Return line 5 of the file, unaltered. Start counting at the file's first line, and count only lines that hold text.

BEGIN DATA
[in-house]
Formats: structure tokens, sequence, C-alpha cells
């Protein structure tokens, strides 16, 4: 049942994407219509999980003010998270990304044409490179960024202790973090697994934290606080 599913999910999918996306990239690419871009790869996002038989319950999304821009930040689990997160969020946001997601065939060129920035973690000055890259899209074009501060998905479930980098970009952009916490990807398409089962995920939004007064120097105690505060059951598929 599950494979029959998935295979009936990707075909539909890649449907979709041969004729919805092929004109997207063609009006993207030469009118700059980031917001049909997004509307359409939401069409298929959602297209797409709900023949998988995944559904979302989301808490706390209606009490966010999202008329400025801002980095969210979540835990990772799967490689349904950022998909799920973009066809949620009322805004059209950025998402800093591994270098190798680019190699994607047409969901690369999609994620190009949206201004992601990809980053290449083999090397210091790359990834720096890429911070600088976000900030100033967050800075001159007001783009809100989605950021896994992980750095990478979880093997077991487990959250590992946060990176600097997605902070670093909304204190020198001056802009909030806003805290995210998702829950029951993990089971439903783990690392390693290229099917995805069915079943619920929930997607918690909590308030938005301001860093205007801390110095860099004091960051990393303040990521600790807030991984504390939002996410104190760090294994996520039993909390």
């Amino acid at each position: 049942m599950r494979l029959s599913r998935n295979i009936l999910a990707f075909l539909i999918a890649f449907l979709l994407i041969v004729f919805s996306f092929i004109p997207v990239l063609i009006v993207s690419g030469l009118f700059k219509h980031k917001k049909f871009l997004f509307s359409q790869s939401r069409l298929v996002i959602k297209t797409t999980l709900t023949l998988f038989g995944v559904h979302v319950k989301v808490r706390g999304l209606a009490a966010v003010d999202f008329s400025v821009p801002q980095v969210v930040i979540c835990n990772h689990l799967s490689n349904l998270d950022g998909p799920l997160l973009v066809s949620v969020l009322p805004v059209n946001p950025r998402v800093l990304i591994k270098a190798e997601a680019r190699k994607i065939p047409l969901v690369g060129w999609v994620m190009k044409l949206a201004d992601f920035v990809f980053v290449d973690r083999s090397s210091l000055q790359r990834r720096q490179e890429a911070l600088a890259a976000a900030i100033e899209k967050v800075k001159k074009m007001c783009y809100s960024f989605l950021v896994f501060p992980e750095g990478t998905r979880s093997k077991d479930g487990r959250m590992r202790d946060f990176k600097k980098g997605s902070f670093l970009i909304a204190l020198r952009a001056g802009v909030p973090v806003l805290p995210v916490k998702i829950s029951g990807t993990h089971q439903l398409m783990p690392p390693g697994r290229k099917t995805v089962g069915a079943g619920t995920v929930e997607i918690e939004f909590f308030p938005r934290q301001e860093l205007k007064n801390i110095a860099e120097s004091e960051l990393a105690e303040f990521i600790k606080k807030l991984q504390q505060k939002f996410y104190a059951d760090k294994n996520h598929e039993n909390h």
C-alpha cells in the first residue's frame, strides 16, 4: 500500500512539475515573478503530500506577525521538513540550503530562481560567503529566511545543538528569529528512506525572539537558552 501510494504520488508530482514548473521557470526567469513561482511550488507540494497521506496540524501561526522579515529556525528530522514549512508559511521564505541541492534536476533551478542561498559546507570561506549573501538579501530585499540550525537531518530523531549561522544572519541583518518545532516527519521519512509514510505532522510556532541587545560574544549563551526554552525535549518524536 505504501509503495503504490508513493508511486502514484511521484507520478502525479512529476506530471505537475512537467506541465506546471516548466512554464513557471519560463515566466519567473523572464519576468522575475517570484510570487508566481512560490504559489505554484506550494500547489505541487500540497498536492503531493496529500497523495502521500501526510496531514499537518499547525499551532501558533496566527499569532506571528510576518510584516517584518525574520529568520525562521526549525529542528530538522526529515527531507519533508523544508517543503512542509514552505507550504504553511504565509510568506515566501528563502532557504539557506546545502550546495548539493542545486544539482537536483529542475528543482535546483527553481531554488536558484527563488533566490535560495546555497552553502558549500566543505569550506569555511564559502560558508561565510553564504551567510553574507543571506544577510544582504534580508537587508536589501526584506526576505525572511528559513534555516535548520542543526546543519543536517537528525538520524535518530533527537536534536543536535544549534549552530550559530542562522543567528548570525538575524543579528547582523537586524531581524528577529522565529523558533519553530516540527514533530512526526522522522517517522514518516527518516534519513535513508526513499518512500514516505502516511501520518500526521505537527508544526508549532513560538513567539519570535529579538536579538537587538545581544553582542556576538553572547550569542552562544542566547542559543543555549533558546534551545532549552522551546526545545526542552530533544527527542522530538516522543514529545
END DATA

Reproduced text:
C-alpha cells in the first residue's frame, strides 16, 4: 500500500512539475515573478503530500506577525521538513540550503530562481560567503529566511545543538528569529528512506525572539537558552 501510494504520488508530482514548473521557470526567469513561482511550488507540494497521506496540524501561526522579515529556525528530522514549512508559511521564505541541492534536476533551478542561498559546507570561506549573501538579501530585499540550525537531518530523531549561522544572519541583518518545532516527519521519512509514510505532522510556532541587545560574544549563551526554552525535549518524536 505504501509503495503504490508513493508511486502514484511521484507520478502525479512529476506530471505537475512537467506541465506546471516548466512554464513557471519560463515566466519567473523572464519576468522575475517570484510570487508566481512560490504559489505554484506550494500547489505541487500540497498536492503531493496529500497523495502521500501526510496531514499537518499547525499551532501558533496566527499569532506571528510576518510584516517584518525574520529568520525562521526549525529542528530538522526529515527531507519533508523544508517543503512542509514552505507550504504553511504565509510568506515566501528563502532557504539557506546545502550546495548539493542545486544539482537536483529542475528543482535546483527553481531554488536558484527563488533566490535560495546555497552553502558549500566543505569550506569555511564559502560558508561565510553564504551567510553574507543571506544577510544582504534580508537587508536589501526584506526576505525572511528559513534555516535548520542543526546543519543536517537528525538520524535518530533527537536534536543536535544549534549552530550559530542562522543567528548570525538575524543579528547582523537586524531581524528577529522565529523558533519553530516540527514533530512526526522522522517517522514518516527518516534519513535513508526513499518512500514516505502516511501520518500526521505537527508544526508549532513560538513567539519570535529579538536579538537587538545581544553582542556576538553572547550569542552562544542566547542559543543555549533558546534551545532549552522551546526545545526542552530533544527527542522530538516522543514529545